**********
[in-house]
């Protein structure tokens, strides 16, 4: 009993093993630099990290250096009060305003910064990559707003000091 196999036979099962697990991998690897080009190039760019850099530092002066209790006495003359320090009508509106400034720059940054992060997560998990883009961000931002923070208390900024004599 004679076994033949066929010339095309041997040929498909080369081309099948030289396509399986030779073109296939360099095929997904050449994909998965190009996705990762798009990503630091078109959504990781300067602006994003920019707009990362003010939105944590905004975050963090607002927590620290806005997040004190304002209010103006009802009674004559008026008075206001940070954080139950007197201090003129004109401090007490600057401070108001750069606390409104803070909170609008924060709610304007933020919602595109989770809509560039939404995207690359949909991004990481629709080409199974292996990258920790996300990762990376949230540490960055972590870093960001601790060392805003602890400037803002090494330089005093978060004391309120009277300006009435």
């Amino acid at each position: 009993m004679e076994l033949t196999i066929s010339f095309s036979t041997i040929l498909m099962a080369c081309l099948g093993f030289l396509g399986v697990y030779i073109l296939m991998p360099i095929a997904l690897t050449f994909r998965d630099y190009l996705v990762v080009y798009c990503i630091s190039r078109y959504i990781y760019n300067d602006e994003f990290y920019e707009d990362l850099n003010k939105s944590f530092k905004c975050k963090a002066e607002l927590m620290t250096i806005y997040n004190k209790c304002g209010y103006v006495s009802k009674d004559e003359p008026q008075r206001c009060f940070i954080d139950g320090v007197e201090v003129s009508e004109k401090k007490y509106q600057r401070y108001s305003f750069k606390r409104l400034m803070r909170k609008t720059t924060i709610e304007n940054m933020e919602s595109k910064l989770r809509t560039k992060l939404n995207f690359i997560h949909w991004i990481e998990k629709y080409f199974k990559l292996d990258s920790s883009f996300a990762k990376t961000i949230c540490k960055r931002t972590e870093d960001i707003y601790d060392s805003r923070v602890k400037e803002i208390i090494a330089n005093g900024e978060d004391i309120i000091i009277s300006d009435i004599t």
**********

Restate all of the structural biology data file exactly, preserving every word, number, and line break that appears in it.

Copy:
[in-house]
């Protein structure tokens, strides 16, 4: 009993093993630099990290250096009060305003910064990559707003000091 196999036979099962697990991998690897080009190039760019850099530092002066209790006495003359320090009508509106400034720059940054992060997560998990883009961000931002923070208390900024004599 004679076994033949066929010339095309041997040929498909080369081309099948030289396509399986030779073109296939360099095929997904050449994909998965190009996705990762798009990503630091078109959504990781300067602006994003920019707009990362003010939105944590905004975050963090607002927590620290806005997040004190304002209010103006009802009674004559008026008075206001940070954080139950007197201090003129004109401090007490600057401070108001750069606390409104803070909170609008924060709610304007933020919602595109989770809509560039939404995207690359949909991004990481629709080409199974292996990258920790996300990762990376949230540490960055972590870093960001601790060392805003602890400037803002090494330089005093978060004391309120009277300006009435």
């Amino acid at each position: 009993m004679e076994l033949t196999i066929s010339f095309s036979t041997i040929l498909m099962a080369c081309l099948g093993f030289l396509g399986v697990y030779i073109l296939m991998p360099i095929a997904l690897t050449f994909r998965d630099y190009l996705v990762v080009y798009c990503i630091s190039r078109y959504i990781y760019n300067d602006e994003f990290y920019e707009d990362l850099n003010k939105s944590f530092k905004c975050k963090a002066e607002l927590m620290t250096i806005y997040n004190k209790c304002g209010y103006v006495s009802k009674d004559e003359p008026q008075r206001c009060f940070i954080d139950g320090v007197e201090v003129s009508e004109k401090k007490y509106q600057r401070y108001s305003f750069k606390r409104l400034m803070r909170k609008t720059t924060i709610e304007n940054m933020e919602s595109k910064l989770r809509t560039k992060l939404n995207f690359i997560h949909w991004i990481e998990k629709y080409f199974k990559l292996d990258s920790s883009f996300a990762k990376t961000i949230c540490k960055r931002t972590e870093d960001i707003y601790d060392s805003r923070v602890k400037e803002i208390i090494a330089n005093g900024e978060d004391i309120i000091i009277s300006d009435i004599t």